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Commentary: The left wants to marginalize states like North Dakota in national politics

MINOT, N.D. — As Brett Kavanaugh was confirmed to the Supreme Court over the weekend mobs of angry protesters sowed chaos in our nation's capital.

For the sin of not treating uncorroborated accusations as gospel, these left wing activists promised they are going to take the gloves off.

Rep. Steve Scalise was shot, along with two others, on a baseball field in Virginia last year by a man enraged by politics. Senator Rand Paul was assaulted while raking leaves in his backyard. He had difficulty breathing for months afterward.

Isolated incidents, sure, but remember Republican leaders are already targeted for harassment at their homes as a routine tactic of protesters. A Democratic congressional staffer is currently under indictment for doxxing Republican leaders on the internet during the Kavanaugh debate.

If the left hasn't already taken the gloves off, I shudder to think what it means when they do.

Perhaps we can hope "gloves off" only means terrible policy proposals, like diminishing the importance of states like North Dakota in national politics.

This has become a hot topic among a left wing movement which has become concentrated in urban and coastal areas, and it seems to be getting traction.

"It may not happen in our lifetimes, but the idea that North Dakota and New York get the same representation in the Senate has to change," Ken Dilanian, a reporter for NBC News, tweeted while linking to a Washington Post article about the confirmation of Kavanaugh. "Senators representing less than half the U.S. are about to confirm a nominee opposed by most Americans."

The Senate isn't proportional because, as James Madison wrote in Federalist 62, "the government ought to be founded on a mixture of the principles of proportional and equal representation"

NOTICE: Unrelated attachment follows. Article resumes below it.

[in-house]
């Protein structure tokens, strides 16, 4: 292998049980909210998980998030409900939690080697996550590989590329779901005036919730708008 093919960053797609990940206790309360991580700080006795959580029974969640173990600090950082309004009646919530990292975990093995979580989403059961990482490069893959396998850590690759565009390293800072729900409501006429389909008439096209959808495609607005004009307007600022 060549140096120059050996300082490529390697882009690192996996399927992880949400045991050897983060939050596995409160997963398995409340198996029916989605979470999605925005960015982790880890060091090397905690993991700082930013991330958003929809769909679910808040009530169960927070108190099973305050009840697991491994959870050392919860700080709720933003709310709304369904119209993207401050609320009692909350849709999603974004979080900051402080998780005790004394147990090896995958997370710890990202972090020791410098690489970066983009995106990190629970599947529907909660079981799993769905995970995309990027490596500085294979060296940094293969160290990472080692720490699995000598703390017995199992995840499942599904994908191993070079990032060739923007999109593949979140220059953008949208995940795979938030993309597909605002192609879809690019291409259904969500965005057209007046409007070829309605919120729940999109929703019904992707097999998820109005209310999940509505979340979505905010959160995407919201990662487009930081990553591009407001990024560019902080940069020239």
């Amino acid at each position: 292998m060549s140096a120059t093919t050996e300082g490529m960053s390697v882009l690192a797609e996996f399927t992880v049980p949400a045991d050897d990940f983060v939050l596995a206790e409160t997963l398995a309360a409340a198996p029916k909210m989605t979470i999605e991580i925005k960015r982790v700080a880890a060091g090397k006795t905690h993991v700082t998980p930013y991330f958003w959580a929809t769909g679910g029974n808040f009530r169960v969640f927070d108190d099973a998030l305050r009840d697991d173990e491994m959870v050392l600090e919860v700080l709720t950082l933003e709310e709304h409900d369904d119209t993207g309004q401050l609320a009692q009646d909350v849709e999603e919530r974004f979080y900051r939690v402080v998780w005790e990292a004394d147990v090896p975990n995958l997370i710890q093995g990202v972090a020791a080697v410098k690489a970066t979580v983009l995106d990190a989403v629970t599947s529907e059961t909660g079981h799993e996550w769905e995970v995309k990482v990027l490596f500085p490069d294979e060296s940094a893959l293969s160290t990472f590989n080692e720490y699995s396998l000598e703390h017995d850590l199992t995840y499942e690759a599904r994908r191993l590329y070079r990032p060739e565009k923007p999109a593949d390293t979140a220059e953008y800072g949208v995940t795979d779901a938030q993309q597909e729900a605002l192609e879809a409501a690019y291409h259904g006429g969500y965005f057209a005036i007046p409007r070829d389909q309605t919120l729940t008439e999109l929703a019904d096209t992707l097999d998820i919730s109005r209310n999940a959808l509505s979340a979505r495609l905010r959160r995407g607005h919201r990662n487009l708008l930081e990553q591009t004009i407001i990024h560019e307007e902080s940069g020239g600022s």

Proportional representation, as we have in the House, benefits high population states like New York and California. Equal representation, as we have in the Senate, benefits low population states like North Dakota. This mix, as Madison wrote, benefits the country as a whole.

Besides, if there's a problem in the Senate, it's the 17th amendment which requires we popularly elect Senators rather than the states appointing them.

Meanwhile Alexandria Ocasio-Cortez, a congressional candidate in New York's 14th district many have described as the future of the Democratic party, is arguing for the elimination of the Electoral College. "It is well past time we eliminate the Electoral College, a shadow of slavery's power on America today that undermines our nation as a democratic republic," she tweeted over the weekend.

The Electoral College, I should point out, is a mechanism which requires national candidates to pay attention to we voters in so-called "fly over country."

Hillary Clinton learned the hard way what happens when you ignore the middle of the country.

Democrats have lost ground in American politics because states like North Dakota don't matter to them. Now, rather than fixing that problem in their own party, they want to tear down the governance structures which protect North Dakota's interests in national politics.

Rob Port, founder of SayAnythingBlog.com, a North Dakota political blog, is a Forum Communications commentator. Follow him on Twitter at @RobPort and listen on WDAY AM 970.

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